Pesky SMSes down, but not out


Unsolicited pesky calls and SMSes are down, but not out, despite the telecom ministry and regulator Trai’s efforts to free mobile subscribers from this irritant.

Trai had issued a ‘Telecom Commercial Communications Customer Preference Regulation 2010’, which came into force on September 27, 2011. In spite of this, between September-end and November 30, 2011, 9,746 complaints were received from subscribers who were harassed with unsolicited SMSes/calls. Given that a vast majority of victims have given up complaining, clearly, the actual number of infringements would run into lakhs.

Responding to a question in Parliament, the department of telecom ( DoT) explained that these “complaints largely related to unsolicited SMSes, while complaints relating to unsolicited calls have reduced considerably. Also it is seen that the majority of complaints of unsolicited commercial communications related to unregistered telemarketers.”

One of the reasons for the failure to arrest the menace is that pesky calls and SMSes is a business that runs into tens of crores. Yet, in sharp contrast, the penalty is so insignificant that it is hardly a disincentive.

Only three access providers penalized registered tele-marketers for unsolicited pesky calls and SMSes in merely 18 cases, resulting in the deposit of a paltry penalty of Rs 6 lakh with the Trai. That’s an insignificant deterrent compared to the large canvas of 14 operators per circle and thousands of telemarketers who are together involved in the business of unsolicited calls and SMSes.

Tata Tele penalised nine registered telemarketers, depositing Rs 3.3 lakh as penalty, Vodafone six telemarketers with a penalty of Rs 2 lakh, and Loop Mobile three defaulters totalling to a penalty of Rs 75,000. A total of 3,409 notices have been sent till November-end to those who are not registered as telemarketers but are involved in telemarketing activities, while 410 telephone numbers of such subscribers have been disconnected.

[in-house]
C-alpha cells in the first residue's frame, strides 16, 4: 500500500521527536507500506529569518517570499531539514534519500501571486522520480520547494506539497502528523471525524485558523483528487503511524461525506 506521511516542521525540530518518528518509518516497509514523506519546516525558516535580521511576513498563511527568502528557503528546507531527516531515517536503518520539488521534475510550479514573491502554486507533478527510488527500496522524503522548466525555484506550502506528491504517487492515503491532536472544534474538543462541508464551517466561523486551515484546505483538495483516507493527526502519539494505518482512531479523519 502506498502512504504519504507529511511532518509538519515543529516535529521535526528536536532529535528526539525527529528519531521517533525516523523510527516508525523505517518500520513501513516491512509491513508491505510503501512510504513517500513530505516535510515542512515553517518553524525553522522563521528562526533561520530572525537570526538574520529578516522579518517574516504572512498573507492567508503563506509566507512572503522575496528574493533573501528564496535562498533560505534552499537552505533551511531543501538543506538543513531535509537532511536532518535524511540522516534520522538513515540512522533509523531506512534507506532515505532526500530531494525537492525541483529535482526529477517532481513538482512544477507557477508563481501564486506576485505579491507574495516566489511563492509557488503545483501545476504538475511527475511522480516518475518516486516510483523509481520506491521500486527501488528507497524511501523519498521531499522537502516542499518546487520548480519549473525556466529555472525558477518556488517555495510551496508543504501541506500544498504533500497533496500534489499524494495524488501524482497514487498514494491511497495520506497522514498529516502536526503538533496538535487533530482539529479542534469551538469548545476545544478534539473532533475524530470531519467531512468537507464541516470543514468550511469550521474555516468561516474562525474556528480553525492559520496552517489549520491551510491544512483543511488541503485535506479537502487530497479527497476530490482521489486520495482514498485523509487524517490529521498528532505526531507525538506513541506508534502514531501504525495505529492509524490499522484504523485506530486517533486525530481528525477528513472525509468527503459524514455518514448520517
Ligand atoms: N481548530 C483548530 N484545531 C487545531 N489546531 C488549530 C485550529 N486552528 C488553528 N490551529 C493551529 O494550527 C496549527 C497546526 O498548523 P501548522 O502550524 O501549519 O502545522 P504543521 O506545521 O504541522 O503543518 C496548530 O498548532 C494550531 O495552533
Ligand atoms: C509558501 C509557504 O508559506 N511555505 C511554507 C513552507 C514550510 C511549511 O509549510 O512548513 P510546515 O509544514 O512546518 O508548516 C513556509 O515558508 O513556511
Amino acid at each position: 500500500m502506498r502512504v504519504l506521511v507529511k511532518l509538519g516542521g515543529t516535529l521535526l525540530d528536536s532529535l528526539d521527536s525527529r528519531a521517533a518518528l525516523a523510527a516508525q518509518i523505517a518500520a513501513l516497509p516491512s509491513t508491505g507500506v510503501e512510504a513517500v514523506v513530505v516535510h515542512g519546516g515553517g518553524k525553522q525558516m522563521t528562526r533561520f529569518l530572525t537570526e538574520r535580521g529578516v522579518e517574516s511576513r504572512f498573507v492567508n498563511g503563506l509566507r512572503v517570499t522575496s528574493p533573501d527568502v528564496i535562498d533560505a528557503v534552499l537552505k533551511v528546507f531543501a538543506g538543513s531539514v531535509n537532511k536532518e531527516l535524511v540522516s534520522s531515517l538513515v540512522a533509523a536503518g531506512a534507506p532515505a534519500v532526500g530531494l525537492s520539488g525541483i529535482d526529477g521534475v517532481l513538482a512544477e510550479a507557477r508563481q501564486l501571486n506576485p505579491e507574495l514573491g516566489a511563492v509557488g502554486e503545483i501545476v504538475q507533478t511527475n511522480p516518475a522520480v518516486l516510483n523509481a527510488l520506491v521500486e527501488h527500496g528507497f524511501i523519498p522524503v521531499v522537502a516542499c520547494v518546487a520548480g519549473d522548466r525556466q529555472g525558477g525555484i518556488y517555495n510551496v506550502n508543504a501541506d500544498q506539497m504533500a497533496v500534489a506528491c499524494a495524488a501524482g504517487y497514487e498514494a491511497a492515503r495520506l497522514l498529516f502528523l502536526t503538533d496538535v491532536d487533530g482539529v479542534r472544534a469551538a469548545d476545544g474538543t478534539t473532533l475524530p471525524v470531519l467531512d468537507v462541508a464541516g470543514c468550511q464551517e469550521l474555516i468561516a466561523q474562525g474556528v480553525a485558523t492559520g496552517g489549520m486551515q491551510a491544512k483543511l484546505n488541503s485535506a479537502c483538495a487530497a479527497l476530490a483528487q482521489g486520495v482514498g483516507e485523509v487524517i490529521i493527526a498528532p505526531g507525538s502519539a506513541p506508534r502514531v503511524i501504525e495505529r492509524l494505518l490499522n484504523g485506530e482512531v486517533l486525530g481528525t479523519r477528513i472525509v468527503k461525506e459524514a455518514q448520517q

Even though the number of complaints has come down to 10%, it is clear that companies have found ways to either circumvent the regulation or use international telecom companies to send in SMSes, given the low cost of termination in India. Furthermore, the weaknesses in Trai’s regulations, resulting in a mere Rs 6 lakh fine in comparison to a lucrative and massive business, shows that there is sufficient incentive for telemarketers to continue in the business of unsolicited SMSes/calls while taking into account the risk of being caught or penalised.

Amongst the major defaulters using unsolicited SMSes are real estate companies, especially now, with the economy seeing a massive slowdown in the sale of apartments in the Rs 50 lakh-Rs 3 crore range. Real estate specialists predict a further slowdown over the next few months, which means that targeting of subscribers though illegal SMSes is likely to go up as it is a far more effective method of advertising than mass campaigns, especially for small and mid-sized builders.

When TOI approached a telemarketer as a decoy customer, the salesperson said both customers in and outside the Do Not Disturb (DND) list could be targeted for the same price of Rs 7,500 for 1 lakh SMSs or roughly 7 paise/SMS, hinting that there were “ways to get around the DND subscriber barriers”. Telemarketers offer a money back guarantee in the event that the advertiser does not get any customer response/call backs. The salesperson told TOI that real estate firms are content even with 15-20 customer call enquiries per 1 lakh SMSs. Clearly, the low costs of targeting customers through SMSes, coupled with an ineffective penal system, makes the menace hard to wish away at least in the short term.

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